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Story Time: Yet Not As I Will

“‘Your will be done on earth as it is in heaven.’” 
Matthew 6:10 

Frankly I am caught in a web of wills—God’s, mine, and the varying wills of others. That is what happens when you are in the midst of a story. So I am going to go to a story in the Bible instead of the one I’m in.

You see, Jesus was also caught in a web of wills—His and His Father’s and the will of others.
In the Garden of Gethsemane we can easily sense His intense agony during the battle between His will and that of the Father; yet He checked out all the possibilities: “My Father, if it is possible (Matthew 26:39); but, if it is not possible (Matthew 26:42); to be clarified by, yet everything is possible (Mark 14:36); to be ultimately qualified, if you are willing (Luke 22:42).

It is clear to me that nothing is impossible with God (Luke 1:37). He could have taken this cup from Jesus; that was not His will. Rather, this was God’s plan for eternity.  

What happens in the circumstances we are in? I believe again that nothing is too big for God. He can heal your child, fix your marriage, cure your addiction. And most of the time these things are in His will. Search the Scriptures for yourself and you will find this to be true. However, it could be a matter of timing; it could be a factor of the bigger plan.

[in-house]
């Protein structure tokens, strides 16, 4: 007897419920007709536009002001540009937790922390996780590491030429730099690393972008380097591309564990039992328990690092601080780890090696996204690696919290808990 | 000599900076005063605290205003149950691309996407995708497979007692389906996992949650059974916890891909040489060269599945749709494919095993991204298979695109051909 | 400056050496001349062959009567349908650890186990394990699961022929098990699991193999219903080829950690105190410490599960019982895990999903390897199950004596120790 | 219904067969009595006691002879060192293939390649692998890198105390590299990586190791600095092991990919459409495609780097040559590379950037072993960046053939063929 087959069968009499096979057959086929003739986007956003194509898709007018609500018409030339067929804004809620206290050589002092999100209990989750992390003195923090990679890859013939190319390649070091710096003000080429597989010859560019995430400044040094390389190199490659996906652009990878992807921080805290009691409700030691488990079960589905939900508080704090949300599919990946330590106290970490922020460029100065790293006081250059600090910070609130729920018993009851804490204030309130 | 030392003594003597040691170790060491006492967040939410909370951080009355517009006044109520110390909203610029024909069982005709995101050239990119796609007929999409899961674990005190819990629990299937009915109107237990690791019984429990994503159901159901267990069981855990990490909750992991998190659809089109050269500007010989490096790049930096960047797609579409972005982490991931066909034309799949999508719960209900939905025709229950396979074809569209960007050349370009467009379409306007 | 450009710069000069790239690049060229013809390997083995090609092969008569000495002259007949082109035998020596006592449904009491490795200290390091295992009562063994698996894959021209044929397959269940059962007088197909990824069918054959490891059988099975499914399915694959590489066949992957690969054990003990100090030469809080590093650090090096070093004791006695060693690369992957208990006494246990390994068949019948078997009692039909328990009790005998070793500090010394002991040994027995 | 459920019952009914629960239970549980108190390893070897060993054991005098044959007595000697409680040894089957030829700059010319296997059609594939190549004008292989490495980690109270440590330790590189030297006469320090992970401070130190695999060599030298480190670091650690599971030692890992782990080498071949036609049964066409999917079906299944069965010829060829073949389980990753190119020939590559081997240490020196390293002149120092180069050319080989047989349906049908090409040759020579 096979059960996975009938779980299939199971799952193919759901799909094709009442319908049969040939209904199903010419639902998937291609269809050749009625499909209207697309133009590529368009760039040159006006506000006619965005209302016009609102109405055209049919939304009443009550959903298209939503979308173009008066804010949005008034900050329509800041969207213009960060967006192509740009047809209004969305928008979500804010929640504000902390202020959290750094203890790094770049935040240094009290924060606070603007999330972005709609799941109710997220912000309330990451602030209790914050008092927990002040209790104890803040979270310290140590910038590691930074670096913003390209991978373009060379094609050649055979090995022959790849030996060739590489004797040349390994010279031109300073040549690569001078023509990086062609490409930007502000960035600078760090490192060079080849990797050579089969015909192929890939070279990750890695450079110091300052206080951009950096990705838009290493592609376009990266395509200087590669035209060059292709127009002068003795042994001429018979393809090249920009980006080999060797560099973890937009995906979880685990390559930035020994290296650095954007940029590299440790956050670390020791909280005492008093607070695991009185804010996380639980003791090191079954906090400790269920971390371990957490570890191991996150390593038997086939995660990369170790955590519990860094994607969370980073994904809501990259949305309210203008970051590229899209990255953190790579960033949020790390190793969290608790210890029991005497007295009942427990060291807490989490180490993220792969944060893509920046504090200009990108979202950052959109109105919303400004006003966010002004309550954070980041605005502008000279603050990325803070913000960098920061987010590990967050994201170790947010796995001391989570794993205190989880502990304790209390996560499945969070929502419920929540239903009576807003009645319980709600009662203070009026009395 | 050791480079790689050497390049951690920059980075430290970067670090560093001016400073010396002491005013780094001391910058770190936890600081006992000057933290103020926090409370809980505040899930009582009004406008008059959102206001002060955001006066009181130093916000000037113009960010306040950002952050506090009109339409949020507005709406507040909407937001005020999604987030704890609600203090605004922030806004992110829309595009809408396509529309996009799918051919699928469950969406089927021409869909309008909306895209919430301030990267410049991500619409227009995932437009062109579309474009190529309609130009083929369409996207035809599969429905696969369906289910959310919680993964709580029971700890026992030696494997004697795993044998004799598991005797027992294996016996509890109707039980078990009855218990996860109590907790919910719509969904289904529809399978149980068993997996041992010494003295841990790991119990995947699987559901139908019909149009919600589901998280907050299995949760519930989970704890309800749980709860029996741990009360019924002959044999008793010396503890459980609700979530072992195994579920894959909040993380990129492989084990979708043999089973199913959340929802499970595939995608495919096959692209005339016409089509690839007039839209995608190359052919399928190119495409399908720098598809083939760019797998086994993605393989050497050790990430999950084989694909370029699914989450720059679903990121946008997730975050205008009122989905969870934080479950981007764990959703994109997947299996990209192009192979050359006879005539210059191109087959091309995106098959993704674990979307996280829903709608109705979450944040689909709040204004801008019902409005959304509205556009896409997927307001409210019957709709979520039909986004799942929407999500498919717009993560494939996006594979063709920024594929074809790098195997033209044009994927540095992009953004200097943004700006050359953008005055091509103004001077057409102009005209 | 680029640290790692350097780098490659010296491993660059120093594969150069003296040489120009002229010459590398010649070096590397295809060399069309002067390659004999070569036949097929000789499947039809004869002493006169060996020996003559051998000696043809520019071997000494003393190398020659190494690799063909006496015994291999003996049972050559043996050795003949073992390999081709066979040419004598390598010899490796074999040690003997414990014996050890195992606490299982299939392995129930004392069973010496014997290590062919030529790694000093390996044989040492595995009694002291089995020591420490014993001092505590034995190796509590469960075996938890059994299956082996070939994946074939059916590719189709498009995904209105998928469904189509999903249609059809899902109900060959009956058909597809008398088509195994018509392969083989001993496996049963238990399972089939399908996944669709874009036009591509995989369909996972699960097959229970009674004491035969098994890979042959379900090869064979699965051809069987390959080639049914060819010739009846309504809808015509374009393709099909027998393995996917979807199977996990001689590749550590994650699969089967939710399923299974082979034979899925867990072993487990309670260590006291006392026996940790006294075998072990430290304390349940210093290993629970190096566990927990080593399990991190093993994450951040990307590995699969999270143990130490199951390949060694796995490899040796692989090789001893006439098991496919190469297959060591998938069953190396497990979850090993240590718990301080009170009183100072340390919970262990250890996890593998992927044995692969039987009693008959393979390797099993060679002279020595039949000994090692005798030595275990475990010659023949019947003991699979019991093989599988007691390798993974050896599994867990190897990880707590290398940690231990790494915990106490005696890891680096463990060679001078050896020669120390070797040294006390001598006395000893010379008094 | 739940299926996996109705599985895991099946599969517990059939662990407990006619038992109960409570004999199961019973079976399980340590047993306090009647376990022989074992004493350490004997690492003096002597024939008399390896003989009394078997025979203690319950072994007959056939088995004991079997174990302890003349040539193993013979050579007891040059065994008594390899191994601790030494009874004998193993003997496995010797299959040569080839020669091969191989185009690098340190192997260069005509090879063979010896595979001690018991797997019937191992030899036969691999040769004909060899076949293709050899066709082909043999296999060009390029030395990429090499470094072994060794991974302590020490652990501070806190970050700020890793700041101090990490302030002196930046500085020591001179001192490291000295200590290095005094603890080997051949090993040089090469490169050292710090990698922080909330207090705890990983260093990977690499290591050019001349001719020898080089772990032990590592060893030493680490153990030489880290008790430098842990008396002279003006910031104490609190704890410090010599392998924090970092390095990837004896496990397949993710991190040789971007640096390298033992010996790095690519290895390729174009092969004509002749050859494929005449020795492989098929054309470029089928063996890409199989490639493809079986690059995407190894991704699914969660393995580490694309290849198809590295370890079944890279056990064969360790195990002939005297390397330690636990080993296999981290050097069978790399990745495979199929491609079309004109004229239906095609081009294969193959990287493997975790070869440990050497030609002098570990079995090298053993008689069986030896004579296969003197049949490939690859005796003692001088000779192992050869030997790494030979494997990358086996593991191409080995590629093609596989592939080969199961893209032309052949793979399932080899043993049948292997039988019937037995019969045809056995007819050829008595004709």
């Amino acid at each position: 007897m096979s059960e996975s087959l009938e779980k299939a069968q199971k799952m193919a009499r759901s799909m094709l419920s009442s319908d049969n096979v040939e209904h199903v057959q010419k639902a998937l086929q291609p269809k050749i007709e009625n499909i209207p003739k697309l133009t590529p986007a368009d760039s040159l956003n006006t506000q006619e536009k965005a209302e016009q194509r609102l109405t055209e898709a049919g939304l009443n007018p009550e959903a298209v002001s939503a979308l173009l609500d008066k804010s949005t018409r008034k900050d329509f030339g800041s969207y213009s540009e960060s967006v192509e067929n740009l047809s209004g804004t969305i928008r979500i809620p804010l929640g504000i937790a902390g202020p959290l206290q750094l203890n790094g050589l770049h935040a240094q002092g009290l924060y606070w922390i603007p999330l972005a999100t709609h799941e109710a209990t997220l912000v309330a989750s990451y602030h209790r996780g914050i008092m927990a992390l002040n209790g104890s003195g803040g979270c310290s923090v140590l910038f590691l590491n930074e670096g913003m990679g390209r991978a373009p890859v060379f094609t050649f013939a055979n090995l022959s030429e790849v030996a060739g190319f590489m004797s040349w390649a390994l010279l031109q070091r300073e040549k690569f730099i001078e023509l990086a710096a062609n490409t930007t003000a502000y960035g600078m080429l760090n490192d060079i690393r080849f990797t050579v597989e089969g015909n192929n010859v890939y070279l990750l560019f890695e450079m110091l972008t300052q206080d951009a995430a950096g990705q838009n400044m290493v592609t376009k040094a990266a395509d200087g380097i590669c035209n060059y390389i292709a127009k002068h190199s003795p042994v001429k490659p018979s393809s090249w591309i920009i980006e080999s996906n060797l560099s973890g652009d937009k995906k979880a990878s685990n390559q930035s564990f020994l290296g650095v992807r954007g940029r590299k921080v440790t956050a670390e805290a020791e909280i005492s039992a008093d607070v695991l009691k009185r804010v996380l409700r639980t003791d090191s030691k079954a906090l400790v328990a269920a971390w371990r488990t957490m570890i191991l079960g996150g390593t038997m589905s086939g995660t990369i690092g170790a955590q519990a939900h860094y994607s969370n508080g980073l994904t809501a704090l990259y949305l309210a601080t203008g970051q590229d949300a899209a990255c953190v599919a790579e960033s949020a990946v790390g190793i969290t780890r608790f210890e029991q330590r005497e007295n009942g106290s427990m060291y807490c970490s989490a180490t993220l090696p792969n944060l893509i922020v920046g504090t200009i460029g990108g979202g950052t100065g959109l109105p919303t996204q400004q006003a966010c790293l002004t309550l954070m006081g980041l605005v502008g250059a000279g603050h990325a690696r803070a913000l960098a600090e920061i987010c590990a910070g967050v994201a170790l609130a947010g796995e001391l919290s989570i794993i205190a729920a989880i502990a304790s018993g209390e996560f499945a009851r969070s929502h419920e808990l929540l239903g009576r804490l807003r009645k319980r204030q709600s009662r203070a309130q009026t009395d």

Curious to me is that Jesus even thought there was a chance He would not have to drink the cup being handed Him. Truth is, as the Son of man Jesus had the same free will you and I have. The choice was His—go to the Cross, or not. His battle with the possibilities made that clear. Once He settled the issue of possibility and concluded that God was not willing, He was able to agree with the will of the Father.

Sometimes I can easily agree; sometimes I have not always wanted what I know to be the Father’s will. When that happens I have to look God’s will squarely in the face and adjust my will to His. For example, I know God wants families to stay together and addicts to be sober.

One major problem still exists—I have no influence over the one whose will does not agree, the one who exerts his free will in opposition to God’s. That means God’s will may not be done.

Our agony, as we stand around watching, is no less acute than that of the women at the Cross who did not understand this was God’s will. We may comprehend; still we are helpless to do anything but pray, and leave it in the hands of the Father. Yet as Jesus commissioned the apostle John, from the cross, to look after His mother, we are confident He will look after those in His will, be it in a broken marriage or when living with an addict.

What a great day when God’s will is done on earth, without fail. Hmm—heaven on earth?

Nancy P

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